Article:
If the focus of the system is for renewable transportation fuel (22) then the effluent (17) from the anaerobic digester (1) can be consumed in the Halogen Electrolysis System (7) to produce 24 kg of hydrogen (H2) for mixing in the Gas Mixing and Compression System (25) with methane to produce the 330 gallons gasoline equivalent (GGE) of enriched compressed natural gas (22). This enriched compressed natural gas (22) has been proven to reduce emissions by 95% as compared to diesel fuel. The hydrogen/methane mixture also carries a 20% premium in value over conventional compressed natural gas itself.
Alternatively, the excess hydrogen (H2) can be consumed in a fuel cell or other Electricity Generator (18) to offset the cost of the electricity required for the electrolysis of HBr to Br2. If both the hydrogen and methane streams are used in an Electricity Generator (18) this can produce an estimated 700 KW continuously. This can generate enough electricity to power the entire system and plant operations with a large surplus that can be sold back to the electric utility company grid. The heat generated by both the halogen digester and the electricity generator can be used to facilitate the thermophilic anaerobic digestion, and/or brewery processes such as mashing of grains, boiling of wort, and/or used to cool the fermentation tanks for lagers. The energy needs of the entire brewery needs can be completely offset by this invention and have the benefit of income from the excess electricity sold and the reduction in disposal costs of the waste.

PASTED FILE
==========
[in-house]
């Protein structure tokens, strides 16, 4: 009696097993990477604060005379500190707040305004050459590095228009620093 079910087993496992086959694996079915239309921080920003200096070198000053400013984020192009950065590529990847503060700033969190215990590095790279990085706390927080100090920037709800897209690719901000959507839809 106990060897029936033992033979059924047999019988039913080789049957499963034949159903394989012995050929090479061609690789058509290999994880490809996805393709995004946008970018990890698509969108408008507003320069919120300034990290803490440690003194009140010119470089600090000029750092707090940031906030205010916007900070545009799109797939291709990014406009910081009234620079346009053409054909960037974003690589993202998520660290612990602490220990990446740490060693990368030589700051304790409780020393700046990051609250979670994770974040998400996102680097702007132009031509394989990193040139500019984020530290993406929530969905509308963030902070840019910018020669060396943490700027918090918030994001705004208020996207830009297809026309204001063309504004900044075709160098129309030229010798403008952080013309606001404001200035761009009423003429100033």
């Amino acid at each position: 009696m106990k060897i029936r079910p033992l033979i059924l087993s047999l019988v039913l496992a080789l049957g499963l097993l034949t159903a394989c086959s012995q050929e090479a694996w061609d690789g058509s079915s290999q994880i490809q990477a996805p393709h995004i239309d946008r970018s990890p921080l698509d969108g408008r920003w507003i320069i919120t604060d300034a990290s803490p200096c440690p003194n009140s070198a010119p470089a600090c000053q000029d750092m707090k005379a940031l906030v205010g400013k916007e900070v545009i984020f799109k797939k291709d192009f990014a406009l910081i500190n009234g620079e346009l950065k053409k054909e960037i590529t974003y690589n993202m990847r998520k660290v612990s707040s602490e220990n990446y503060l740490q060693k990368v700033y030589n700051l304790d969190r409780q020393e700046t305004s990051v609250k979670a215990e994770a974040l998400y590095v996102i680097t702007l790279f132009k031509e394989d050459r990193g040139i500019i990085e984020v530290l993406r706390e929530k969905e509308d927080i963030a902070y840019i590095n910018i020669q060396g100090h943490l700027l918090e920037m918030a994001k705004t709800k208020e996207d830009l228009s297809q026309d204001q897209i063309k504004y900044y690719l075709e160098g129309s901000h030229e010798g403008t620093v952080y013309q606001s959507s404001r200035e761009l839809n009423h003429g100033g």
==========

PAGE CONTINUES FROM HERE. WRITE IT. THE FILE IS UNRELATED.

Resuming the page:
Using cellulose (C6H10O.sub.5) as an example for spent grain, the following equations illustrate the Bromine digestion and regeneration process:
Patent applications by Yves Audebert, Los Gatos, CA US
Patent applications in class MICRO-ORGANISM, TISSUE CELL CULTURE OR ENZYME USING PROCESS TO SYNTHESIZE A DESIRED CHEMICAL COMPOUND OR COMPOSITION
Patent applications in all subclasses MICRO-ORGANISM, TISSUE CELL CULTURE OR ENZYME USING PROCESS TO SYNTHESIZE A DESIRED CHEMICAL COMPOUND OR COMPOSITION